" ....here are some facts: 1. Brahmins are only 2% of the population, yet they have contributed much more to Tamil literature than their number would indicate.
2. The purest (i.e. least Sanskritized) Tamil was written by the medieval Saiva Brahmin commentators on Tamil. For example, Parimelazakar translates the yoga asanas into Tamil, and the only way anyone can figure out what he is saying is to read the sub commentary (by Gopalakrishnamachari), who gives the original Sanskrit terms. You will find no Tamil any purer than that of Naccinarkkiniyar et al.
3. Brahmins have contributed to Tamil from Sangam times. Kapilar is one of the greatest Tamil poets.
4. Yes, of course Brahmins have had their own political agenda to push. They have been responsible for many things that I feel are entirely unconscionable. But is this any different from the other high castes? I have heard many many stories of high non-Brahmin castes killing and abusing Dalits. You can't blame the Brahmins for this. In fact, the most pernicious example of the caste system was in the Tamil areas of Sri Lanka, where there are virtually no Brahmins and never have been.
5. You cannot blame the Brahmins for Sanskritizing Tamil. Tenkalai Aiyengars often use Tamil words where most non-Brahmins use Sanskrit ones. The Sanskrtization of Tamil is a very old process and cannot be understood except in an all-South-Asian context. The Bengali used in Bangladesh is highly Sanskritized, and the Muslims are quite proud of their language. The fact is, Sanskrit was the lingua franca of South Asia for intellectual purposes, much as Latin was in Europe. Buddhists used it, Jains used it, much as Spinoza, a Jew, wrote his philosophical treatises in Latin. The Tamil of Ramalinga Swamigal, a non-Brahmin, is highly Sanskritized.
6. Sanskrit and Tamil are part of the same intellectual and literary tradition. The fact is, Sanskrit literature owes an enormous amount to Dravidian -- much of its syntax, its literary conventions, vocabulary. When we come to the great kavya of Sanskrit (e.g. Kalidasa), it is definitely part of the same stream as Tamil literature, just as French, English and German belong to a Western European literary tradition. This is even true of Sangam literature -- it is clearly of the same cultural tradition as, say, the Sanskrit Mahabharata.
7. Tamil is richer because it has many styles. It is the only Indian language that has a pure, unsanskritized style (well, there is a pure Telugu, called accu telugu, which was cultivated mainly by Brahmins). This style is very rich, no doubt. But Tamil has innumerable other styles -- many dialects, a highly Sanskritized style, a style with many English words, etc. etc. All of these add to the richness and expressiveness of the language -- why impoverish the language by removing its resources?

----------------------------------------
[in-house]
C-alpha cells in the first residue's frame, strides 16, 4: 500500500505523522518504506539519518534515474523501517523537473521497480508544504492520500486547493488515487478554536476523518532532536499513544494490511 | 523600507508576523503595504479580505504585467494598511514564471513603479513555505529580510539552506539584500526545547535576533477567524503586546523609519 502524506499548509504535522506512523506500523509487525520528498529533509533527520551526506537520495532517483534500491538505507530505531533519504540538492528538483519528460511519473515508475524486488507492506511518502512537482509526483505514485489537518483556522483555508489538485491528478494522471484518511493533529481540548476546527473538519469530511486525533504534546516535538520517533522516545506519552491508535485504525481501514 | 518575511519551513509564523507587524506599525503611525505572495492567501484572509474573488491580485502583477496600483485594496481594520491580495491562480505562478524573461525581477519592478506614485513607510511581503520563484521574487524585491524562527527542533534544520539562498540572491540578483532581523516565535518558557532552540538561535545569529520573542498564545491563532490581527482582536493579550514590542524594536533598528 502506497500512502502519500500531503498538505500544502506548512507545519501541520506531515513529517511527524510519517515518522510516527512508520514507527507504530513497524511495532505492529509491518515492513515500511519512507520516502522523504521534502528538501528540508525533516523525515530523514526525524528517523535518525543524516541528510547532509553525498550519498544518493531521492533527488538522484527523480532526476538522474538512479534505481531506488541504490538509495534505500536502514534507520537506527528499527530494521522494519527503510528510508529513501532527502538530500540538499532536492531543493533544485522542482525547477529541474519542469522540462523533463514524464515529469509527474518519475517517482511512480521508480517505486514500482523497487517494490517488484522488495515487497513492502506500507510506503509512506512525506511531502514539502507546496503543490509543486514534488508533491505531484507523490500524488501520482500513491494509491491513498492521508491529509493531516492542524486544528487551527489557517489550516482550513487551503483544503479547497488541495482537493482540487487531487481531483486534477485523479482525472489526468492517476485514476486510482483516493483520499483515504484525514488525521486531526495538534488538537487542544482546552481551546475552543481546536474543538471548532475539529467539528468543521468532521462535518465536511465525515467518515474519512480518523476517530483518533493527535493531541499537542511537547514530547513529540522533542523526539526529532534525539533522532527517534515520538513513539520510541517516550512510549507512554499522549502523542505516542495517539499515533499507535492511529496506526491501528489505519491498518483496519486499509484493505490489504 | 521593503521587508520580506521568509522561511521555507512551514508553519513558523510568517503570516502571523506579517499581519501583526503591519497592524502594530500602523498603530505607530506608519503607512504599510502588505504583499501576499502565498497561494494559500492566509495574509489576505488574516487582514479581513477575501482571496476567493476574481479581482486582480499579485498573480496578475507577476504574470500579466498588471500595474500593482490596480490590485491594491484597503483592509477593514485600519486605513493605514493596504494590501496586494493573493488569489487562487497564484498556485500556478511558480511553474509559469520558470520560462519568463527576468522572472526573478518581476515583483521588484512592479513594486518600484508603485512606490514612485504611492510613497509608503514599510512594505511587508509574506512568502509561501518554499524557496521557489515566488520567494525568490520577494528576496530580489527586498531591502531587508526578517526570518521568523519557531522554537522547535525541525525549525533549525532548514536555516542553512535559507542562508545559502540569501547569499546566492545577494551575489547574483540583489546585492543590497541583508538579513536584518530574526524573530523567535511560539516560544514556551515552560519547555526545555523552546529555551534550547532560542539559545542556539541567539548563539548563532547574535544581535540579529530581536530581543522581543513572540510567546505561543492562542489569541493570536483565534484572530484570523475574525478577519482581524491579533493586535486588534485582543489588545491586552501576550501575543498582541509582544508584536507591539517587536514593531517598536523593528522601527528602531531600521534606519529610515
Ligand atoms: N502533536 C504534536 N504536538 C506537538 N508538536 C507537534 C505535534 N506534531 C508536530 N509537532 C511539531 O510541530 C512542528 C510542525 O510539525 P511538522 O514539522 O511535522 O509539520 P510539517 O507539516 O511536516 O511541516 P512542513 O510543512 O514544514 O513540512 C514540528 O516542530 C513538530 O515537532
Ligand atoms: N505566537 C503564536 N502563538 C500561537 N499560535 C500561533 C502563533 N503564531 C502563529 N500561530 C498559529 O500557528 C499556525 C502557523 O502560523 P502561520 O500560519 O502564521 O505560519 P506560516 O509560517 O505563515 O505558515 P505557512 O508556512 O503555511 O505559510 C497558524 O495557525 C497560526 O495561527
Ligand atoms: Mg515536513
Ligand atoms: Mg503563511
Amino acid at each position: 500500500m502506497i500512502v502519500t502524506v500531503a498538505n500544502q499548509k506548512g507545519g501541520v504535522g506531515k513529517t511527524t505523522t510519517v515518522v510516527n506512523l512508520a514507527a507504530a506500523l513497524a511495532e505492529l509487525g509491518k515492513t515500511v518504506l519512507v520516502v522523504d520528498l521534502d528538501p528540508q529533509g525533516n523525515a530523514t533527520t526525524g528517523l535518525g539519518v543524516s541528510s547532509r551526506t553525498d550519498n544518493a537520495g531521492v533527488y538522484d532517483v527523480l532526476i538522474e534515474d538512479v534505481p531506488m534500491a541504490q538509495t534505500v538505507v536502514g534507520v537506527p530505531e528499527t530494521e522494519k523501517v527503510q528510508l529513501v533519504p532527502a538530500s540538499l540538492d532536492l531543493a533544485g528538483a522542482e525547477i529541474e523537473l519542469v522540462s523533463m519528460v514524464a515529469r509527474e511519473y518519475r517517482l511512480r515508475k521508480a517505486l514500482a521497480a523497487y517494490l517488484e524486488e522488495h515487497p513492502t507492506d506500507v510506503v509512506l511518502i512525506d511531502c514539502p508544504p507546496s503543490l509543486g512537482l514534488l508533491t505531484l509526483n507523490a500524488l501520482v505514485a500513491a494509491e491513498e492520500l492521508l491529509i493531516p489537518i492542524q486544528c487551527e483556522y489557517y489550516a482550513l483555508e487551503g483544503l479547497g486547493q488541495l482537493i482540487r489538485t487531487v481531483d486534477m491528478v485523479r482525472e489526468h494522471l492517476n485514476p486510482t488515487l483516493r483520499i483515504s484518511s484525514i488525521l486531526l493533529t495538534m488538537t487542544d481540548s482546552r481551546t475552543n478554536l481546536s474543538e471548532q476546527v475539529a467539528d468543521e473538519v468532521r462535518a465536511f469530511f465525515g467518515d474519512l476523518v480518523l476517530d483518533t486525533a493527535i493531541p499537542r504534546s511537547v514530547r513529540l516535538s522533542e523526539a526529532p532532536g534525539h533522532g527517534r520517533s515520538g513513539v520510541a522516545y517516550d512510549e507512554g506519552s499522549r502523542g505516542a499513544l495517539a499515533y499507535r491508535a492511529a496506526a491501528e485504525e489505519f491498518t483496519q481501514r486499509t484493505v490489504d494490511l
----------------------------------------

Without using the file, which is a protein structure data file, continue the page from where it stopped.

8. ... a personal note from an outsider. Tamil culture has not suffered because of one group. It has suffered because of the caste system and because of its treatment of women... Let's promote inter caste marriage, let's get rid of dowry and give women independence and self-respect, and above all, let's avoid a victimization complex which only plays into the hands of those who have a vested interest in continuing the inequities that exist in Tamilnad. If every Brahmin were to disappear from Tamilnad, the Dalits and others who are exploited would benefited not one iota.
9. Please note that I am not pro- or anti-Brahmin. I am acutely aware of the negative role Sanskrit has played in the development of the Indian regional languages. Indeed, A. K. Ramanujan, a Brahmin, once told me that the worst things that ever happened to South India were Sanskrit and English. A slavish devotion to Sanskrit has had a negative effect on Tamil and, even more so, on other South Indian languages. But we cannot change the past. There is nothing inherently good or bad in a word, whatever its origin, so long as it has been adopted for general use in a language. What is bad -- and what I deplore -- is the mindless assumption that Sanskrit is somehow superior. It is not. Indeed, Sanskrit is a very limited language, because it has no spoken substratum. But where Sanskrit words have come into common usage in South India, they have acquired broad connotative powers that enhance the spoken languages that have borrowed them (much like Latin and French words in English). It is insulting to Tamil to claim that the language cannot borrow words without being corrupted. Tamil has a long, powerful tradition, and it is a very rich language. Judicious borrowing can only enhance, not spoil it..." Professor George Hart in 1997 on Tamil, Brahmins, & Sanskrit